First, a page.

At this point you can see the new Network Rule in the middle pane of the console, and a new column for this rule, the NAT Addresses column. This lets you know what the source IP address will be for outbound connections that trigger this rule.
The Network Adapters Tab
The Network Adapters tab is an entirely new tab, not seen in previous versions of the firewall. The Tasks tab for the Network Adapters tab appears in the figure below. Here you can manipulate some of the NIC settings from within the TMG firewall console.
In the middle pane of the console you see a list of NICs installed on this TMG firewall computer. Columns include:
- Name – the name assigned to the NIC
- Type – whether the NIC uses Static or DHCP addressing (dynamic)
- IP Addresses – the IP address or addresses assigned to the NIC
- Subnets – the subnet mask or masks (if IP addresses from different network IDs are assigned to the NIC)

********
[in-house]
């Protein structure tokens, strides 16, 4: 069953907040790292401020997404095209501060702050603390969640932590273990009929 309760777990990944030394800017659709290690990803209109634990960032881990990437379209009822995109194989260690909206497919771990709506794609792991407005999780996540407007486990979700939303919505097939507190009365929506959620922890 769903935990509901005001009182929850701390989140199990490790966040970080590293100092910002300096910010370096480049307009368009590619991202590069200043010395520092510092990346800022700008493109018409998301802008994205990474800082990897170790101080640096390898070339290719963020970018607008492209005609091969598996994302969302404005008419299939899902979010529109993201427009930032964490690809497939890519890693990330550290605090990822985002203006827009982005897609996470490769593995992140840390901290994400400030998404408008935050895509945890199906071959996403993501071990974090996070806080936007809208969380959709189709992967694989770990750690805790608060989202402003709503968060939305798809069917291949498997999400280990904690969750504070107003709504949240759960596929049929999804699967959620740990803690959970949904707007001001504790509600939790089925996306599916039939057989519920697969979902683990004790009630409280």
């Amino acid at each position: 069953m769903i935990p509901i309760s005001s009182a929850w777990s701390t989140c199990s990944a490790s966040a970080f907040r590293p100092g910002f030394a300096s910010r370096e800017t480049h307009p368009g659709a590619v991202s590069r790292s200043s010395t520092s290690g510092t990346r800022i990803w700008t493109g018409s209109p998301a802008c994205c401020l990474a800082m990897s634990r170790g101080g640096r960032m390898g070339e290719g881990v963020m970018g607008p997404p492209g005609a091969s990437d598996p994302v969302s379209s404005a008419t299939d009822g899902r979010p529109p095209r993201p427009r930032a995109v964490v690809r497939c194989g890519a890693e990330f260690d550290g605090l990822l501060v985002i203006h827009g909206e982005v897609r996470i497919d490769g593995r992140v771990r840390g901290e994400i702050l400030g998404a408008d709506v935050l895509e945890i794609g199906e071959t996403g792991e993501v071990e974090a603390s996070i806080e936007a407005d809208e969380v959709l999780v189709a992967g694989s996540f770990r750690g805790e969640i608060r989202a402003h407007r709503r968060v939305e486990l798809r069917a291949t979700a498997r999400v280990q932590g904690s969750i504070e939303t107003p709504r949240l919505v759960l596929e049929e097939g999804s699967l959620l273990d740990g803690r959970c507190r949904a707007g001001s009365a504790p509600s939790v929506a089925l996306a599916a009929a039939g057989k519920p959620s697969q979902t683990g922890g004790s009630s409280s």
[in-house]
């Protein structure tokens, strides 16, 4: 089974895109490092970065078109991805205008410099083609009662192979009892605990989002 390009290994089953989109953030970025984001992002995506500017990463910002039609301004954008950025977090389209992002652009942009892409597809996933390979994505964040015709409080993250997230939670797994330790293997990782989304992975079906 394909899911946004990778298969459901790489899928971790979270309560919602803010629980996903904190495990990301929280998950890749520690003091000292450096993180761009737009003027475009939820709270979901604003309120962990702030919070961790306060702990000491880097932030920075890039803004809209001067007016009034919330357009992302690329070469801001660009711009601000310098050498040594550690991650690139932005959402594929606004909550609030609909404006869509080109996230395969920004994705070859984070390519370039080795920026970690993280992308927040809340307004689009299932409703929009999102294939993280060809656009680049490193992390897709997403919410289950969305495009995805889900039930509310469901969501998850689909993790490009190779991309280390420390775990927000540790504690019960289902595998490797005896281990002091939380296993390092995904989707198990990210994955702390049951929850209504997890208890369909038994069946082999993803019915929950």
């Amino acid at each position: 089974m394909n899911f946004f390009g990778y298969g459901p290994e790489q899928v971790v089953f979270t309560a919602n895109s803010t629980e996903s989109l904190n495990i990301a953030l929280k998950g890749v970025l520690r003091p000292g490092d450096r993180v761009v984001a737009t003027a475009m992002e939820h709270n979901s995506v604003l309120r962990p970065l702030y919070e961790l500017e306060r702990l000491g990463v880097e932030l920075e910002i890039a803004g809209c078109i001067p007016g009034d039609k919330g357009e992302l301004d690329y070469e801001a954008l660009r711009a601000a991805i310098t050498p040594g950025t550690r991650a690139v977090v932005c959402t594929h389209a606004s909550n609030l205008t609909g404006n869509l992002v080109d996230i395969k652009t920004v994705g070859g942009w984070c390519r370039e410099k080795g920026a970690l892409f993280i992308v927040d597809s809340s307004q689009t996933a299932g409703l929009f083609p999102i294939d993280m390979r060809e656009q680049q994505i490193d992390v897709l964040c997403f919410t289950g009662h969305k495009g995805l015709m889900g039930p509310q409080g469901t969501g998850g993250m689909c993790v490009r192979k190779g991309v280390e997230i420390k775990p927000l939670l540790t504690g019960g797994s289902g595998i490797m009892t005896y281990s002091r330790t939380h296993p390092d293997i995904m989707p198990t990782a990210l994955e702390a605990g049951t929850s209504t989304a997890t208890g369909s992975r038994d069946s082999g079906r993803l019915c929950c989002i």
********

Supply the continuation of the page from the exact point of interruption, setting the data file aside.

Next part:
- Status – either connected or disconnected
That’s some handy information that you had to go somewhere else to find in the past.
But wait! There is more. Double click on one of the NICs and you will see a Properties dialog box that allows you to do a few more things. Here you can configure the NIC to use static or dynamic addressing. This includes IP addressing, subnet mask, default gateway, and DNS servers.
The Routing Tab
This is another new tab not seen in previous versions of the firewall. On the Routing tab you can see the routing table entries on the TMG firewall computer. This is pretty handy, as missing routing table entries are a major offender in many ISA and TMG firewall troubleshooting scenarios.
There is a curious link on in the Tasks tab in the Task Pane. The link is Create an Array Topology Route. Wow! That sounds really cool. An Array Topology Route. I wonder what that is? I clicked the link and it brought up the Array Topology Route dialog box. It looks like a way to create a routing table entry, so I entered route for network ID 172.16.5.0. You can see that route in the Active Server Routes list in the figure below, as well as on the top in the list of Array Topology Routes.